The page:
EU makes eleventh-hour push to agree on Russia oil sanctions

The EU leaders will declare continued support for Ukraine and discuss how to deal with the impact of the conflict, especially the spike in energy prices and an impending food supply crisis.

 Models of oil barrels and a pump jack are seen in front of displayed EU and Russia flag colours in this illustration taken March 8, 2022. (photo credit: REUTERS)
Models of oil barrels and a pump jack are seen in front of displayed EU and Russia flag colours in this illustration taken March 8, 2022.
(photo credit: REUTERS)

Top European Union diplomats met on Monday for a last-ditch attempt to agree on Russian oil import sanctions before their leaders meet later in the day, seeking to avoid a display of disunity over the bloc's response to the war in Ukraine.

According to a new draft of the summit conclusions, the 27 leaders should agree that their next round of sanctions will cover oil with a temporary exemption for crude delivered by pipeline, a compromise that ambassadors had failed to agree on Sunday.

The text seen by Reuters, which might yet be revised again, would confirm an agreement on seaborne oil sanctions, with pipeline oil supplied to landlocked Hungary, Slovakia and the Czech Republic to be sanctioned at some point.

No finalized terms

However, the leaders gathering in Brussels in the afternoon would not finalize the terms for that temporary exception, the text suggested.

 German Economy and Climate Change Minister Robert Habeck gestures during a news conference on measures to reduce the carbon dioxide emissions and Germany's dependance on Russian energy imports amid the Russian war on Ukraine, in Berlin, April 6, 2022. (credit: REUTERS/CHRISTIAN MANG) German Economy and Climate Change Minister Robert Habeck gestures during a news conference on measures to reduce the carbon dioxide emissions and Germany's dependance on Russian energy imports amid the Russian war on Ukraine, in Berlin, April 6, 2022. (credit: REUTERS/CHRISTIAN MANG)

Instead, they will ask diplomats and ministers to find a solution that would also ensure fair competition between those still getting Russian oil and those cut off.

One EU diplomat said it represented "limited progress," with too many details still to be determined for a full agreement at the two-day summit, where leaders will have few concrete results if the impasse over an oil embargo holds up a wider package of sanctions on the table.

And in another sign of how EU leaders are struggling to agree on more sanctions, a planned ban on Russians acquiring property in the EU was dropped after Cyprus objected to it, one EU diplomat said.

The EU leaders will declare continued support for Ukraine to help it fend off Russia's assault and they will discuss how to deal with the impact of the conflict, especially the spike in energy prices and an impending food supply crisis.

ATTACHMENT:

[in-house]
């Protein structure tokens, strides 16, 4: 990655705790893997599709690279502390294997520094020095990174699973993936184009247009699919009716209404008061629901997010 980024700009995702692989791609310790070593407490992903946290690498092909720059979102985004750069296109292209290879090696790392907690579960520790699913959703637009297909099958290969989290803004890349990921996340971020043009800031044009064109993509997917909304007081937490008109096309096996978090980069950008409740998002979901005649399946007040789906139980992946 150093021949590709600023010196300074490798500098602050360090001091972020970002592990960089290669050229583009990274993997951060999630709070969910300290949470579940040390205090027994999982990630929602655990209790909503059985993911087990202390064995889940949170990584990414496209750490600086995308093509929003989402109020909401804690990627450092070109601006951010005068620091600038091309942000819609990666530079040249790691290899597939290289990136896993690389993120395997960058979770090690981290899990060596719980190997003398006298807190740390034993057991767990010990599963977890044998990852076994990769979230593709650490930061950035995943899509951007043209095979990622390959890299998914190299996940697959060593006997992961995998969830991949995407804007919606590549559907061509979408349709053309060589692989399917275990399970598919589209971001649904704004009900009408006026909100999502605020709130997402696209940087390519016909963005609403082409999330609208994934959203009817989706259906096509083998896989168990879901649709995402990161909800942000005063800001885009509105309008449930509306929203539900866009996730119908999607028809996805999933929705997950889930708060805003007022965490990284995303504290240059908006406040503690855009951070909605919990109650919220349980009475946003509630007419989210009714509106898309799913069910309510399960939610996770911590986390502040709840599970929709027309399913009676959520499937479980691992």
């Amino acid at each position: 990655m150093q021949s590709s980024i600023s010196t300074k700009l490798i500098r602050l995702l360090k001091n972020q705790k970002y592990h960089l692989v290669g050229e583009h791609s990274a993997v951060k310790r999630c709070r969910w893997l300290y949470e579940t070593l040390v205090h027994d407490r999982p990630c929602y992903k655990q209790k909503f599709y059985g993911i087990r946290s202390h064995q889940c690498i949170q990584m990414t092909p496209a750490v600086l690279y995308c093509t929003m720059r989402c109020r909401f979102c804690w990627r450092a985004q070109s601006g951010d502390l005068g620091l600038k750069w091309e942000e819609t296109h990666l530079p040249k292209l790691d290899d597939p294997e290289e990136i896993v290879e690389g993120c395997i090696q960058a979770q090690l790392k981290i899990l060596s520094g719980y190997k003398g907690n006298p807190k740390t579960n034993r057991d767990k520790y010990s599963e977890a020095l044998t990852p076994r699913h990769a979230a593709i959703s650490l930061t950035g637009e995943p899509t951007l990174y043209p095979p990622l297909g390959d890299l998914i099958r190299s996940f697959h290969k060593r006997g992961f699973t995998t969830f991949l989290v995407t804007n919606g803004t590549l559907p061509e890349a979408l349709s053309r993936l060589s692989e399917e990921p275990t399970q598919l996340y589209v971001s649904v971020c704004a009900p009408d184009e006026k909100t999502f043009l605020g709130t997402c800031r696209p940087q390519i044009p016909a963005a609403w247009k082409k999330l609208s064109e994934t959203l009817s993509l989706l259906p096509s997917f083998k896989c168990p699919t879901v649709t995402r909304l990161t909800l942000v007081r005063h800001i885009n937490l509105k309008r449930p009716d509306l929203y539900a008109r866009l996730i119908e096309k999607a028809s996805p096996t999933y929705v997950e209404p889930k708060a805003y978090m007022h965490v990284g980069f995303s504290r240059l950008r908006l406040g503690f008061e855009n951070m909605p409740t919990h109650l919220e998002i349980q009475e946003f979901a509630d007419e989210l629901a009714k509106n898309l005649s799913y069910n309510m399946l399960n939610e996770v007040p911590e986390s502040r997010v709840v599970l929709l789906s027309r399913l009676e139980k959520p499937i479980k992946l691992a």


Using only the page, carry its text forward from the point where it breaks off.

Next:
'Unity crumbling'

However, the talks will be overshadowed by their month-long struggle to agree on a sixth round of sanctions against Moscow, notably held up by Hungary.

"After Russia's attack on Ukraine, we saw what can happen when Europe stands united with a view to the summit tomorrow, let's hope it continues like this. But it is already starting to crumble and crumble again."

German Economy Minister Robert Habeck

Other elements of the latest package of sanctions include cutting Russia's biggest bank, Sberbank SBMX.MM, from the SWIFT messaging system, banning Russian broadcasters from the EU and adding more people to a list whose assets are frozen.

The most tangible outcome of the summit will be an agreement on a package of EU loans worth 9 billion euro ($9.7 billion), with a small grants component to cover part of the interest, for Ukraine to keep its government going and pay wages for about two months.

A decision on how to raise the money will be made later.

According to a draft of the summit conclusions seen by Reuters, leaders will also back the creation of an international fund to rebuild Ukraine after the war, with details to be decided later, and will touch on the legally fraught question of confiscating frozen Russian assets for that purpose.

The leaders will pledge to accelerate work to help Ukraine move its grain out of the country to global buyers via rail and truck as the Russian navy is blocking the usual sea routes and to take steps to faster become independent of Russian energy.

The draft showed leaders would explore ways to curb rising energy prices, including the feasibility of introducing temporary price caps, to cut red tape on rolling out renewable sources of energy and invest in connecting national energy networks across borders to better help each other. ($1 = 0.9296 euros)